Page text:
Place of refuge near, in case of an attack “These fortifications must have been expensive. Those which were erected around the town, were palisadoes set up in the earth, thrown out of a trench; and must from their great extent have involved an expense scarcely supportable.” The first road to Windsor, their only passage to market, was laid in 1664. The first bridge over Manhan river, a mill stream three miles south of their church, was voted in 1668. At the same time, they paid their taxes at Charlestown first, and afterwards at Boston, in wheat. This was conveyed to Hartford in carts and wagons, and there shipped for Boston. There is one account, only, of their expense in a transaction of this nature recorded. In this instance, they were obliged to pay one third of the cargo for the transportation from Hartford to Charlestown.
During Shays’ insurrection in 1786, after the insurgents had concerted their measures at Hatfield, they assembled to the number of about 1,300, under arms, at Northampton, took possession of the court-house, and. effectually prevented the sitting of the courts as prescribed by law. Upon this violence being committed, the governor issued his proclamation in a feeling and spirited manner upon the officers and citizens, to suppress such treasonable proceedings, but such was the state of things in the commonwealth at this time, that the ill-disposed paid but little attention to this timely measure.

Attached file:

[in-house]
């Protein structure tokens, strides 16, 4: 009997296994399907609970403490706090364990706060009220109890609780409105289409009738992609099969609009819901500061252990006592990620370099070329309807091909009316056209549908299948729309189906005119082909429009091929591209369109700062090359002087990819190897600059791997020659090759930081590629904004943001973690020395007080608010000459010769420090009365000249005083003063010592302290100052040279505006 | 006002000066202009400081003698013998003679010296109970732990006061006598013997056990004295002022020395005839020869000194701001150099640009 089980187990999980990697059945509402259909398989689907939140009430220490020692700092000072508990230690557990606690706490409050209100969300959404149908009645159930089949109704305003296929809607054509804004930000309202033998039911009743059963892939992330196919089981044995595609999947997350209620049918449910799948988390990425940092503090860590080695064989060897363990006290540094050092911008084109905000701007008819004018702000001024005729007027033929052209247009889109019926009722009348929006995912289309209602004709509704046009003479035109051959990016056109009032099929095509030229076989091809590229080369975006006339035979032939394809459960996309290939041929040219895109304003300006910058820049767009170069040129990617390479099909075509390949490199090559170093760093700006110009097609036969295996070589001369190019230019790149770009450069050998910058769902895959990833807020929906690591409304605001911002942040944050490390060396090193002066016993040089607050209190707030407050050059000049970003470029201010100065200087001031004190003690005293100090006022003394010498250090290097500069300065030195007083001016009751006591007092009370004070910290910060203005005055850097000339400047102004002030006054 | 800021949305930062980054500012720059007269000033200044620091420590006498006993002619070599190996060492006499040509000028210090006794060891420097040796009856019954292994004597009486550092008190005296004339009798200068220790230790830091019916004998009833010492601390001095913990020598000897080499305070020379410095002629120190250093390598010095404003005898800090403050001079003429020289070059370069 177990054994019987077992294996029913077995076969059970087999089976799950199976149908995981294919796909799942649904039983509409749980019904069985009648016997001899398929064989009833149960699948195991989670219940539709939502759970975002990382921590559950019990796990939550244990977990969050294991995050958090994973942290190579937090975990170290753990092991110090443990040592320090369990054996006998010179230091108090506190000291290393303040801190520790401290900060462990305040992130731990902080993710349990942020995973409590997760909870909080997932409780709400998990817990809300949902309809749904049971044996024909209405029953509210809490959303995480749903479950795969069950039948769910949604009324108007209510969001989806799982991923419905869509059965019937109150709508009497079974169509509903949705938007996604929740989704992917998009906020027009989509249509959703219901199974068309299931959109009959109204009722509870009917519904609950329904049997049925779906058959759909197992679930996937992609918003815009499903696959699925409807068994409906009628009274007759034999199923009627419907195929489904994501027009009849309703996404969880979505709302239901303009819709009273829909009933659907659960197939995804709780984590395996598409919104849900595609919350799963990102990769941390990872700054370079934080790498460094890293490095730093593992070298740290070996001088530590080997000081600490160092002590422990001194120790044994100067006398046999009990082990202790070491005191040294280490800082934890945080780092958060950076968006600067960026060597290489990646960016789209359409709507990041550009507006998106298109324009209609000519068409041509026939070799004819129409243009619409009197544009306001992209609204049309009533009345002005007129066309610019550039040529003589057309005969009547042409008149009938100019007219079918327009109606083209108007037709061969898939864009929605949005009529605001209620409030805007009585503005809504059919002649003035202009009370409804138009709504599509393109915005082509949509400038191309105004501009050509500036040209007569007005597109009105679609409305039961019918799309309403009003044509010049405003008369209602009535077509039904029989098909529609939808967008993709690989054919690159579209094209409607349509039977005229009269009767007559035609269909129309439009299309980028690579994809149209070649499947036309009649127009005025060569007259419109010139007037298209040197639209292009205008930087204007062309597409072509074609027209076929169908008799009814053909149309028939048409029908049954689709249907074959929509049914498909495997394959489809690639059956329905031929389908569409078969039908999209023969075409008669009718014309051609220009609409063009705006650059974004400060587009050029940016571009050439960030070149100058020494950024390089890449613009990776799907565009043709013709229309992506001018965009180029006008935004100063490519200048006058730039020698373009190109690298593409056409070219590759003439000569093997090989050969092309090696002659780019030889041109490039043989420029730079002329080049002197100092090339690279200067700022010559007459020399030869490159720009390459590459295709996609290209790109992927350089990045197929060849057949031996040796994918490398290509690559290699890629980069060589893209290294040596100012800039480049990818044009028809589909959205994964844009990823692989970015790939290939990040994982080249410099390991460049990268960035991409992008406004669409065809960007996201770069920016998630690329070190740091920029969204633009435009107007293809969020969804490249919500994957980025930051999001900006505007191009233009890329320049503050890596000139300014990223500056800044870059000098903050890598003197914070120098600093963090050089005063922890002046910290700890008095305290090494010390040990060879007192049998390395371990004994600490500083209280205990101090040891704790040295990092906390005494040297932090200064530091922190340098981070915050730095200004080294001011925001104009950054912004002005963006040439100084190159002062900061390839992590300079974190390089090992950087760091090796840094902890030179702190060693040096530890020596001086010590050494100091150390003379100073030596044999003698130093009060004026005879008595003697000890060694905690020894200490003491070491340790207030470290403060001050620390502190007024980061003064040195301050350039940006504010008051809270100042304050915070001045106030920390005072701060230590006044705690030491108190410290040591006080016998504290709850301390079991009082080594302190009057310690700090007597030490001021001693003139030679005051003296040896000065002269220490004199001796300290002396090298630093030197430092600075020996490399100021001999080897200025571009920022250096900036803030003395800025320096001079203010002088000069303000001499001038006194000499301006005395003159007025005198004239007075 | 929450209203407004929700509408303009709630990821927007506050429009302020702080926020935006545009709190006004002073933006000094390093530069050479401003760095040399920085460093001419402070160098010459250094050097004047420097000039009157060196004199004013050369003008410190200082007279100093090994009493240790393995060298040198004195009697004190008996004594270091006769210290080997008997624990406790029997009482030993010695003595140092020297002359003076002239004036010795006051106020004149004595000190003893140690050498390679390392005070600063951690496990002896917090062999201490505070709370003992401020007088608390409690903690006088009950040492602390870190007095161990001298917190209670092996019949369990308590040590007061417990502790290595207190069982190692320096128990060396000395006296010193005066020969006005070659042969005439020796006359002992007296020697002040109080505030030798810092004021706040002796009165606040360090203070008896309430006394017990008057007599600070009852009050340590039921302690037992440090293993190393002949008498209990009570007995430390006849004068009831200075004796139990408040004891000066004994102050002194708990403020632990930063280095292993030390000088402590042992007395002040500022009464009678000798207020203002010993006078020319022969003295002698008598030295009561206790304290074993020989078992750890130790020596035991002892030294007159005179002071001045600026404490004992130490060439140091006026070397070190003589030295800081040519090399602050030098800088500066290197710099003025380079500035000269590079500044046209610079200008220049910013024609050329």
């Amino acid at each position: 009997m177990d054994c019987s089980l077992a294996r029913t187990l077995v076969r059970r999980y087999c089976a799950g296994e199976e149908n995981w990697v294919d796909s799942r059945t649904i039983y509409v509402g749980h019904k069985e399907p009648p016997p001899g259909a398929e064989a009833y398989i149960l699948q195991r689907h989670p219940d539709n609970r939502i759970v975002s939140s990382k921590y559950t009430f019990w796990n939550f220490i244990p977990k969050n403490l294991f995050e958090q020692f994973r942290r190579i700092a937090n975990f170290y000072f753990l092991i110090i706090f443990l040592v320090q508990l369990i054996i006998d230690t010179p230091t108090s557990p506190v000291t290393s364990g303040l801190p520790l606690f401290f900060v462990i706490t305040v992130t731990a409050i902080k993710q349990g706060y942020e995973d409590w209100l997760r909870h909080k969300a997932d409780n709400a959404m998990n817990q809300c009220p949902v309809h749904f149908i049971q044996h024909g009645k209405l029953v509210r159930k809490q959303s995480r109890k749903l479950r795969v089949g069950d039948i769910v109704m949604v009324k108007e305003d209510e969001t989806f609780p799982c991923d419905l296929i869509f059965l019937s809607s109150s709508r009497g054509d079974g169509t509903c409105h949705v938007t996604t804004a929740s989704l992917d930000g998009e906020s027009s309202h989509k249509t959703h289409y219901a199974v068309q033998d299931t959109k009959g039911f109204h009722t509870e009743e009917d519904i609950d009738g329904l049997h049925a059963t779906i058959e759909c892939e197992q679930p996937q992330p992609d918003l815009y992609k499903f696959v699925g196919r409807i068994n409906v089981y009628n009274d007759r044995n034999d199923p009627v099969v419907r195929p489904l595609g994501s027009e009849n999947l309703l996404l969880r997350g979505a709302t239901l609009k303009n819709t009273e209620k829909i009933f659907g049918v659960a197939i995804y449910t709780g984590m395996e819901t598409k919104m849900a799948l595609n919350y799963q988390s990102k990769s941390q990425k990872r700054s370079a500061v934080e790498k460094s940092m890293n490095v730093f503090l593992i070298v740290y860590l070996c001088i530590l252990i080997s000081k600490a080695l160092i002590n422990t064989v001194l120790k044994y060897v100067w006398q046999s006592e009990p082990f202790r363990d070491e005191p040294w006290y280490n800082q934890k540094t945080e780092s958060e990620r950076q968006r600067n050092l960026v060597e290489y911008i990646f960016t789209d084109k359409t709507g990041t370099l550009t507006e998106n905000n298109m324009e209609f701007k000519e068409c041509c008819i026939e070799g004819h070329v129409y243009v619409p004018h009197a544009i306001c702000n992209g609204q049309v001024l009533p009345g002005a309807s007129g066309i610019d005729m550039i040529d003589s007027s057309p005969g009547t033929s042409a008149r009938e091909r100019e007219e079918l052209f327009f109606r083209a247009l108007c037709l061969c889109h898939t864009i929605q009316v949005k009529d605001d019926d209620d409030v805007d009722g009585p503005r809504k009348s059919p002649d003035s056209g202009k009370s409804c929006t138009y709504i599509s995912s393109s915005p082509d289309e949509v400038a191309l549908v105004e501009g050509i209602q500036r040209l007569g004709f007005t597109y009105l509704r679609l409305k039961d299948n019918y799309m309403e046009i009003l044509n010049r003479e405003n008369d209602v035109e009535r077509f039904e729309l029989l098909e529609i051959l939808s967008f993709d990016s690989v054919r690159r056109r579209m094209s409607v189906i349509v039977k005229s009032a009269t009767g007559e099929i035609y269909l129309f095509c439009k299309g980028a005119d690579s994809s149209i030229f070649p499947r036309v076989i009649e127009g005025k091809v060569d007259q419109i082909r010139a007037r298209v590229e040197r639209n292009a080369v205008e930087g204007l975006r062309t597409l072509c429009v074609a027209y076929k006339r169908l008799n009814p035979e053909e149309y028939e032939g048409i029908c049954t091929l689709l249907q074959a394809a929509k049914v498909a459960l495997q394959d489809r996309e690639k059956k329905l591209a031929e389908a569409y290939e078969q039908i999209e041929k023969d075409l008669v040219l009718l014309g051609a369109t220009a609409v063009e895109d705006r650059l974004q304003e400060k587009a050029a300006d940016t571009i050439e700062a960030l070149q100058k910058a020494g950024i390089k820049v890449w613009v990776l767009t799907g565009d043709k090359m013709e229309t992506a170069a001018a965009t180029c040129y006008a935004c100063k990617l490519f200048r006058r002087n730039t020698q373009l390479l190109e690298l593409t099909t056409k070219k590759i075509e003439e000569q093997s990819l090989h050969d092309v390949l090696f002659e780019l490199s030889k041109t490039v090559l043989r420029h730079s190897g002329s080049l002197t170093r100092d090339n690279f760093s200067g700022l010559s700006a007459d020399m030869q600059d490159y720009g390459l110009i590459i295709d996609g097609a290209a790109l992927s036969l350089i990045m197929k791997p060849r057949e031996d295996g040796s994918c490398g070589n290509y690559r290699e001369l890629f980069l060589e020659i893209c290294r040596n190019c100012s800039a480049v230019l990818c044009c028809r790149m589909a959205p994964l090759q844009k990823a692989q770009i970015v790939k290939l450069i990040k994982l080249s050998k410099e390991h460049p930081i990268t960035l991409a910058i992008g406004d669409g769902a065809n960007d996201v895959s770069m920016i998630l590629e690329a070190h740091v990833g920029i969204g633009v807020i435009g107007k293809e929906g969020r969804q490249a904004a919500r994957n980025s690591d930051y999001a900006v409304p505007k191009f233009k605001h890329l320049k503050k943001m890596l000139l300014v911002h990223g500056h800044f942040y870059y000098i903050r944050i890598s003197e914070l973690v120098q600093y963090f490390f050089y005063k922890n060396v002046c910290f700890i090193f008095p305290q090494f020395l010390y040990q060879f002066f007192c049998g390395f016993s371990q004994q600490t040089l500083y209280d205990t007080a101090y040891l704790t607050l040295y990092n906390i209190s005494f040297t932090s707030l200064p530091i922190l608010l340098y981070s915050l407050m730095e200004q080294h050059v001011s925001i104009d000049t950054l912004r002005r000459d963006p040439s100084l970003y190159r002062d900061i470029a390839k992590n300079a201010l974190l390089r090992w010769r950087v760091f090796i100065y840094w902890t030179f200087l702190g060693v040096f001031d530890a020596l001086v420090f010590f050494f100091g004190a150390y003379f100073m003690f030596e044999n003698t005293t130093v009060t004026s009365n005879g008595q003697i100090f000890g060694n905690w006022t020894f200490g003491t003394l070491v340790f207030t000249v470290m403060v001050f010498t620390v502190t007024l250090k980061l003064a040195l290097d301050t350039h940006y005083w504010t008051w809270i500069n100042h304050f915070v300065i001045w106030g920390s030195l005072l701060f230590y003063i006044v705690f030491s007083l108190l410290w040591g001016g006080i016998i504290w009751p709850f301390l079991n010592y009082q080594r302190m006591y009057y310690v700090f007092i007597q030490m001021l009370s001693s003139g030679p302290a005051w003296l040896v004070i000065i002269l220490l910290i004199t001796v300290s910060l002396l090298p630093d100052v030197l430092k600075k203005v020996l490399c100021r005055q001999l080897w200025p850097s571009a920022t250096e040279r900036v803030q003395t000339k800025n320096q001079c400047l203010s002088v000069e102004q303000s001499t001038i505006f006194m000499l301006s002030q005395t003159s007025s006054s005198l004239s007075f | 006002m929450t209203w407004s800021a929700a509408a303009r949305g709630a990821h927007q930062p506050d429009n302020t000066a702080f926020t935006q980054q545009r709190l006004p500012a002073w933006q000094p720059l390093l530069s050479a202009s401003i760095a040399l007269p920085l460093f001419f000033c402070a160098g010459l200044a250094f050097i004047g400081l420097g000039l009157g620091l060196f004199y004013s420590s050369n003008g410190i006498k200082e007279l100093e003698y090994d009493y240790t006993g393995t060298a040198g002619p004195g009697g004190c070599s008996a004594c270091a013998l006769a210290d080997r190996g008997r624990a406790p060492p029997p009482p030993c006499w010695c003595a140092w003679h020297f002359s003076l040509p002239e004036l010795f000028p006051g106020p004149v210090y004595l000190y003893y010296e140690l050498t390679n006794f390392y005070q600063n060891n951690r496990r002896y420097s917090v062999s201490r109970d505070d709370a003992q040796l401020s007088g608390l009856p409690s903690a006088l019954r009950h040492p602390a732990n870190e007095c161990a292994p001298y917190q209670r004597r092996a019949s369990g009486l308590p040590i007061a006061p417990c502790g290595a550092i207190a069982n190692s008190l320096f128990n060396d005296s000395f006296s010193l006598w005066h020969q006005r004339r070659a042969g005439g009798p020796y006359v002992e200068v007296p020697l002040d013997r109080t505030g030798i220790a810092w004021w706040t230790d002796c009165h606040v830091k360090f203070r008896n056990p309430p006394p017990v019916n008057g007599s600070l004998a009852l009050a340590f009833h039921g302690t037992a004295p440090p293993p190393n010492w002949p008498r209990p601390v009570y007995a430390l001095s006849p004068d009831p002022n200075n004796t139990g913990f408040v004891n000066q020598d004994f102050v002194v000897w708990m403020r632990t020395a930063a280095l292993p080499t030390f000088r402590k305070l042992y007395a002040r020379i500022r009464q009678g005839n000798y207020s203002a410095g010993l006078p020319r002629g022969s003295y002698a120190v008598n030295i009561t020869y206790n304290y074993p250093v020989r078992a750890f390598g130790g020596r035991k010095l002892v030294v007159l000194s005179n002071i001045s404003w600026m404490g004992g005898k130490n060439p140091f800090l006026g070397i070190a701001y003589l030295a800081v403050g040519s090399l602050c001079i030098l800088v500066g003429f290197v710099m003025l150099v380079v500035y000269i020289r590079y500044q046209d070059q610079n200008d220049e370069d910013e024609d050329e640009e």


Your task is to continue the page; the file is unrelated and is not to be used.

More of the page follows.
The first minister of Northampton was Eleazer Mather, son of the Rev. Richard Mather, of Dorchester. He was ordained in 1661, and died in 1669, aged 32. Mr. Mather’s health having declined, Rev. Joseph Elliot, in 1662, was invited to settle in the ministry here; he was the second son of Rev. John Elliot, of Roxbury, the celebrated apostle to the Indians; he afterwards settled at Guilford, Con. Rev. Solomon Stoddard was the next minister, was ordained in 1672, and died in 1729. His successor was Jonathan Edwards, the celebrated divine, who was invited in 1726 to assist Mr. Stoddard in the ministry. Mr. Stoddard “possessed probably more influence than any other clergyman in the province, during a period of thirty years. Here he was regarded with a reverence which will scarcely be rendered to any other man. The very savages are said to have felt towards him a peculiar awe. Once, when riding from Northampton to Hatfield, and passing a place called Dewey’s Hole, an ambush of savages lined the road. It is said that a Frenchman, directing his gun towards him, was warned by one of the Indians, who some time before had been among the English, not to fire, ‘because that man was Englishman’s God.’ A similar adventure is said to have befallen him while meditating in an orchard, immediately behind the church in Deerfield, a sermon he was about to preach. These stories, told in Canada, are traditionally asserted to have been brought back by English captives. It was customary for the Canadian savages, after they returned from their excursions, to report their adventures, by way of triumph, to the captives taken in the English colonies. Among the works which Mr. Stoddard his Guide to Christ, and his Safety of appealing in the Righteousness of Christ, have ever been held in respectful estimation.” He published the Doctrine of Instituted Churches, London, 4to, 1700, in which he advanced some sentiments that were not very well received in this country, such as the following: — that the Lord’s table should be accessible to all persons not immoral in their lives, that the power of receiving and censuring members is vested exclusively in the elders of the church, and that synods have power to excommunicate and deliver from church censures.”